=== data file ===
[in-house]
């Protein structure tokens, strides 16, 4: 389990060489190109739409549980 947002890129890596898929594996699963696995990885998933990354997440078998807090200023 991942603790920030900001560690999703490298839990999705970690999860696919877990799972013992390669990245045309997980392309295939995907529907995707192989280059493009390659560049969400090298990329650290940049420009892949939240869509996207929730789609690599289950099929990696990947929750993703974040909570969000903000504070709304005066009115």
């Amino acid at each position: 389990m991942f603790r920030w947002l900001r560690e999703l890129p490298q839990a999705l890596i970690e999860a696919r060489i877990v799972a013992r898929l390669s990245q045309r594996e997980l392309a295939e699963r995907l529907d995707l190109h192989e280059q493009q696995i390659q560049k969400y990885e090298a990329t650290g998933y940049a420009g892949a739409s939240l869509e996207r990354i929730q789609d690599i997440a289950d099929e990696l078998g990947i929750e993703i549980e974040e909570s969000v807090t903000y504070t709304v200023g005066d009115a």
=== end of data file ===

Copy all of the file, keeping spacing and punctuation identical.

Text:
[in-house]
């Protein structure tokens, strides 16, 4: 389990060489190109739409549980 947002890129890596898929594996699963696995990885998933990354997440078998807090200023 991942603790920030900001560690999703490298839990999705970690999860696919877990799972013992390669990245045309997980392309295939995907529907995707192989280059493009390659560049969400090298990329650290940049420009892949939240869509996207929730789609690599289950099929990696990947929750993703974040909570969000903000504070709304005066009115």
């Amino acid at each position: 389990m991942f603790r920030w947002l900001r560690e999703l890129p490298q839990a999705l890596i970690e999860a696919r060489i877990v799972a013992r898929l390669s990245q045309r594996e997980l392309a295939e699963r995907l529907d995707l190109h192989e280059q493009q696995i390659q560049k969400y990885e090298a990329t650290g998933y940049a420009g892949a739409s939240l869509e996207r990354i929730q789609d690599i997440a289950d099929e990696l078998g990947i929750e993703i549980e974040e909570s969000v807090t903000y504070t709304v200023g005066d009115a």